Business development for lawyers: Where can you win work from?
As complicated as some people try to make marketing and business development, for a solicitor there are only three sources of new work.
1. You can win work from your/your firm’s current clients
2. You can win work via referrals from your professional and social contacts
3. You can win brand new clients
The order in which you approach these will depend on the practice area you work in. For example, for private client or family solicitors the majority of your new work will probably come from networking with your professional contacts or from making sure your family and friends (i.e. your social contacts) know what you do so they can drop your name if and when the opportunity arises.
If you are a commercial solicitor it may be more about new business. If you have either built up experience of working within a specific geography or industry sector, identifying new prospects within those parameters (and then identifying the right way to get yourself on front of those prospects) is a fairly straightforward task.
Meanwhile if you are involved in employment, tax or commercial property – all of which are integral to a successful client business – courting your colleagues to facilitate referrals and introductions could be the most productive source of new work for you.
But the route you choose should not be solely dependent on the legal side. You also need to take into consideration your own skills and preferences.
If you are not a natural extrovert you may not feel totally comfortable walking into a formal networking event or offering to speak at an industry conference. You may however be much more at ease in smaller groups made up of people you know which would mean your clientbase and personal professional network will probably be much more attractive options for you. And if the very thought of spending time with anyone outside the firm fills you with dread, internal networking could be the answer.
When it comes to constructing your personal approach to business development, the most important thing to remember is that although the ratio of your marketing time you employ on the different strands will be inextricably linked to what works best for you and your practice, a successful plan must cover two if not all three these areas. When it comes to winning work success is dependent on building a viable pipeline and that task immediately becomes more difficult if you are closing off potential sources.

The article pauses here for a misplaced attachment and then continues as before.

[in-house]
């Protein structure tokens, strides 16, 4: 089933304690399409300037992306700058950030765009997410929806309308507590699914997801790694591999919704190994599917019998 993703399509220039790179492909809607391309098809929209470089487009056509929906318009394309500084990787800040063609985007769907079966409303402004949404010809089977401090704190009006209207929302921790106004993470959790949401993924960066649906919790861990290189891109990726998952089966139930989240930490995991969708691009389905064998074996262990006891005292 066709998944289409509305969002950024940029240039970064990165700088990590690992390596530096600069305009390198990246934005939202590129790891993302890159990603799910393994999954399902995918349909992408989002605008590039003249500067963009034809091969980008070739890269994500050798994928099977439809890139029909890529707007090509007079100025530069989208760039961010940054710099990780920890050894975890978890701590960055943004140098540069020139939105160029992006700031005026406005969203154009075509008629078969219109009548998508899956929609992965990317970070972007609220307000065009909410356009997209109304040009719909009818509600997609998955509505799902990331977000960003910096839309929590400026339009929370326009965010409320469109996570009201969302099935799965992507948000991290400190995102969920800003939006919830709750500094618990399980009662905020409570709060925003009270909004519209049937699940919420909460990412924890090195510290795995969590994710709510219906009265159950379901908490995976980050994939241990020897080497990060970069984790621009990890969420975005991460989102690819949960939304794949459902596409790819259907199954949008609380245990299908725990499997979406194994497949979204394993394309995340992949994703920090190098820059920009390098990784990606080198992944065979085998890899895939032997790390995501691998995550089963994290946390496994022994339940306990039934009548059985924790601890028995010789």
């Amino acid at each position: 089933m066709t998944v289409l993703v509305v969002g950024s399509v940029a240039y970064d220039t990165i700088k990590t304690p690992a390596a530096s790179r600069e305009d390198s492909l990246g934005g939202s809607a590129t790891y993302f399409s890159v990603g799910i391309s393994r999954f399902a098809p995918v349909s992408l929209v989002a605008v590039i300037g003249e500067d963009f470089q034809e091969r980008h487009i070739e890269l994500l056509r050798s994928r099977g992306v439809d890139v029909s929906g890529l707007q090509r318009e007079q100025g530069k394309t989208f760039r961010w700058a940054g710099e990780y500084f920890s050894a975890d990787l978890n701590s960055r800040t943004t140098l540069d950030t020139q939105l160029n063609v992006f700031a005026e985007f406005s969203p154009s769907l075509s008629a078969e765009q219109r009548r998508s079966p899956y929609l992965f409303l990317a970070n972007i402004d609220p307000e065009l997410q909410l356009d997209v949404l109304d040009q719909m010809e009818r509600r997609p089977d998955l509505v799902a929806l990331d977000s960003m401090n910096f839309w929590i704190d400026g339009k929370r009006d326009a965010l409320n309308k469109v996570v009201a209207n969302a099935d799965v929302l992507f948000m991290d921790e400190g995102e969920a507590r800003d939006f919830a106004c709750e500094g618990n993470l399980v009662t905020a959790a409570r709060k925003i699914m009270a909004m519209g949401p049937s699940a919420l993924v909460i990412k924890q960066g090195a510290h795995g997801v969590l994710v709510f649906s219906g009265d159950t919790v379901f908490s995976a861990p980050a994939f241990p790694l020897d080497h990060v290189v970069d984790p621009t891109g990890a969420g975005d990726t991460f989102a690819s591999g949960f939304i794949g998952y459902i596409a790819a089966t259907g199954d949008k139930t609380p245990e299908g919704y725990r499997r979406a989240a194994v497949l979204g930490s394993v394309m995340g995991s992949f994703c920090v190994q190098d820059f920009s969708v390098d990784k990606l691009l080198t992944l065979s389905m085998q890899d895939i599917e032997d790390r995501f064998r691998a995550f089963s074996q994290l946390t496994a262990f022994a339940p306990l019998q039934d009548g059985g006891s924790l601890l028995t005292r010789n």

However as a solicitor you do only have a limited time to devote to marketing and business development so when it comes to your second and third strings, you need to be smart.
Use the time you spend in the kitchen or walking around the office to start conversations with colleagues who may be able to take you to client meetings or invite you along to interesting events. Use the social events your firm organises to meet people in other departments rather than sticking to the people in your department. Volunteer to get involved with committees, charity initiatives and client-focused activities like training or seminars. Volunteer to help with blogs or newsletters and then use that content to boost your profile via social media.
All of these things will increase your visibility and increased visibility will make it more likely that your colleagues will take you along to meet their clients and professional contacts or take you to the types of events that will put you in touch with prospective new clients which, as we’ve just covered, are the only three sources of work open to you.
Douglas McPherson is director of Size 10 1/2 Boots, a BD agency that specialises in the professional services.